You already know that spending less than you earn is the main key to reaching financial independence. You’ve very likely already heard about the 4% rule. It’s the idea that if you spend no more than 4% of your total investments per year, there’s a very high probability (over 95%) that your money will never run out.
So that means that your investments need to be equal to 25 times more than your annual spending, which also equates to 300 times your average monthly spending. This is a rough guideline to how much money you need to save in order to become truly financially independent assuming you have no other income besides your portfolio proceeds.
While these guidelines will give you the end goal number that you are ultimately aiming for, that number can tend to be a bit abstract and distant. I have found the following exercise very valuable to make things more relatable and create an easy system for meaningful actions to reduce spending. By breaking down your individual expenses you can evaluate your spending and make value based decisions. This is especially true for recurring monthly or annual expenses.
Let’s use “Cable TV” as our first example. Say you sign up for Comcast’s Triple Play at $99 a month. $99 a month seems pretty reasonable you might say. Well, using the 300 times your monthly expenses rule, that $99 recurring monthly charge means that you will need to build an extra $29,700 into your investments to sustain that expense. Now go ahead and double that after the 12 month introductory rate is bumped up to $200 a month, and the total climbs to a staggering $59,400.
So let’s be generous and say that you are saving $5000 a month. If you were just plunking that cash into a savings account it would take you roughly a year to save that much. Assuming you make a 6% return on investments (I’m keeping it conservative here), you will be working an extra 10 months in order to support that expense!
Assuming that pretty much everyone will want or maybe even “NEED” internet service, you can get a decent plan for about $60 a month, which would reduce that 10 months down to 3. Take a moment to think about that, would you rather have 7 months of your life…or cable TV?
Example #2 looks at coffee shop habit that many people have. I love lattes, those suckers are great. What I don’t love is that at $4 a pop, a daily latte habit will require me to save $36,500 if I’m using the 4% rule after FI. If I am earning $130,000 and am a way above average saver (60% +/-) that invests $5,000 a month, I will have to work for an extra 5 months in order to build up this amount. That’s also assuming that I don’t buy a cake pop, or sausage egg muffin, or any other tempting treats while I’m there.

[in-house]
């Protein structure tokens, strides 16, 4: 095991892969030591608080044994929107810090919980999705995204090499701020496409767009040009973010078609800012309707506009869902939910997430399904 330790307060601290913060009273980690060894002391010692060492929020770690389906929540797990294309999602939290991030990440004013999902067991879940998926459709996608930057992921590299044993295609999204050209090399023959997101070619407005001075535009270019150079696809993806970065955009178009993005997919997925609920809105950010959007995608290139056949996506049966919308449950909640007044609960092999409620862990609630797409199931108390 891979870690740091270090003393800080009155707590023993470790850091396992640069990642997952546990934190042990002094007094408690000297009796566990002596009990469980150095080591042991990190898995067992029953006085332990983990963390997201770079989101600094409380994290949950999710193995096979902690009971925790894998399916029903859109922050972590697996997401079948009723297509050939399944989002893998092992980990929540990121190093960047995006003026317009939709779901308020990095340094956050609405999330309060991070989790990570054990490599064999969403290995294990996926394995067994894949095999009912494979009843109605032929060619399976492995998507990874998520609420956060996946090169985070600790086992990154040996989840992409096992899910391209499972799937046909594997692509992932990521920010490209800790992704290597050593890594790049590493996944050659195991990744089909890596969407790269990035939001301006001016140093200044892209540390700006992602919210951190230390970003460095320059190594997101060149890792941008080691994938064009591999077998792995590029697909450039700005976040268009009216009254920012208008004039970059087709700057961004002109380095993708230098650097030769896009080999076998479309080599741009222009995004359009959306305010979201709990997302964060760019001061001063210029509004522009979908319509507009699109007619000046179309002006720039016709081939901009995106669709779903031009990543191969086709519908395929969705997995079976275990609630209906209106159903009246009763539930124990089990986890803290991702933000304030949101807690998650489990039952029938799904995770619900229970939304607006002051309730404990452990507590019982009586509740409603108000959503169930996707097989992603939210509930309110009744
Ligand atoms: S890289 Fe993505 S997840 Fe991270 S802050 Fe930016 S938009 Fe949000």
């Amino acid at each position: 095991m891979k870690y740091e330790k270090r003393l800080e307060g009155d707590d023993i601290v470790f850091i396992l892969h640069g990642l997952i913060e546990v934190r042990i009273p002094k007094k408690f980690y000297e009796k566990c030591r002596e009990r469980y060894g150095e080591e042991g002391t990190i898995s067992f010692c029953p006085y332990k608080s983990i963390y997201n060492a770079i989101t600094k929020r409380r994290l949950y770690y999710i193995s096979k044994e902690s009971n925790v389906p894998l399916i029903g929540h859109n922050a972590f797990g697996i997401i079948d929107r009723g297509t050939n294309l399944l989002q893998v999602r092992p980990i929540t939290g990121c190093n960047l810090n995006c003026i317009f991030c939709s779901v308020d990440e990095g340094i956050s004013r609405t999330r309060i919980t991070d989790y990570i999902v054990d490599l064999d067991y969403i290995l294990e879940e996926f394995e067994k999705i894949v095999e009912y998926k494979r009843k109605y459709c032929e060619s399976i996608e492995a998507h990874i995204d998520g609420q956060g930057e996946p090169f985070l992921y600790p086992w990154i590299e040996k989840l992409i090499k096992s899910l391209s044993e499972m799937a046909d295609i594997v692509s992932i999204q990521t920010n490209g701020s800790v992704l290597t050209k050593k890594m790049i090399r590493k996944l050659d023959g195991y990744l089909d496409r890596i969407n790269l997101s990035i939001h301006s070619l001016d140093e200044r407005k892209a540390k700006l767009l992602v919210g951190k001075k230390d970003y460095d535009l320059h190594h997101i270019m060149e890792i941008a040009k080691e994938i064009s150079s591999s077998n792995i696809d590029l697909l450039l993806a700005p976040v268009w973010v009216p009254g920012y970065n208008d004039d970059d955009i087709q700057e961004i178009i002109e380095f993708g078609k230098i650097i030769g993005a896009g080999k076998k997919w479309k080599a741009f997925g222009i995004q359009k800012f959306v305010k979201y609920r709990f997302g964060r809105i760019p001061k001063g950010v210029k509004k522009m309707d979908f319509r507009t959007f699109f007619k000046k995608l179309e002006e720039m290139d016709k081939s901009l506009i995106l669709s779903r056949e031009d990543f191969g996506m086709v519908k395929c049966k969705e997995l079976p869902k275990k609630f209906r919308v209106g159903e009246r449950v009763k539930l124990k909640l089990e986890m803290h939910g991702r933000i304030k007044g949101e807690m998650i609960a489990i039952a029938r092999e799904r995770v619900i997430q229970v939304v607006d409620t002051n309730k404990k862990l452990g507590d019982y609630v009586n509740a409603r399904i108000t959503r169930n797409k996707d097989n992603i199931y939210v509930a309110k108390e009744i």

I haven’t crunched the numbers, but I’ll bet I can make myself a top shelf latte at home for about 50 cents, which equates to a savings of $105 a month vs the coffee shop route. That takes the $36,500 investment balance I needed for a $4 a day habit all the way down to $4,562 to support my 50 cent a day home latte habit.
This means that I now need to accumulate $31,938 less to reach financial independence just by simply switching to home brewed coffee, pretty sweet, right? And that’s only part of the equation, if I invest the money that I’m saving over time, it gets even sweeter.
Let’s play it out over 10 years. I’m choosing 10 years because it is about the timeline for a 60% saver to achieve financial independence assuming they start with a $0 balance. Factoring in a conservative 6% return on investment, investing that $105 every month means that after 10 years that investment would be worth a cool $17,600.
Here’s how the numbers break down assuming that I have annual non-caffeine expenses of $35,000.
Annual spending: $35,182.50
Annual spending on lattes: $182.50
Pre-FI investment contributions per month: $5,105
Investment balance needed to reach FI: $879,562
Times to reach FI: 10 years, 5 months
Annual spending: $36,460.00
Annual spending on lattes: $1,460
Pre-FI Investment contributions per month: $5,000
Investment balance needed to reach FI: $911,500
Times to reach FI: 10 years, 10 months
Hopefully this help illustrate how making a simple change can have significant impacts to your Financial Independence journey. Does my quality of life go down by making a latte at home? Likely not. Does an extra 5 months of freedom improve my quality of life? Indeed it does!
As a last point, I’m not saying that you should not buy lattes. I am saying that you should be sure that you understand how your spending relates to your savings and your journey towards financial independence. If a latte a day is worth the extra time of employment to you, then drink on my friend!
Also, please keep in mind that these numbers are what it looks like for someone comfortably in the six figure salary world and is a way above average saver. If you want to know what it looks like for your situation, I recommend that you run the numbers for yourself.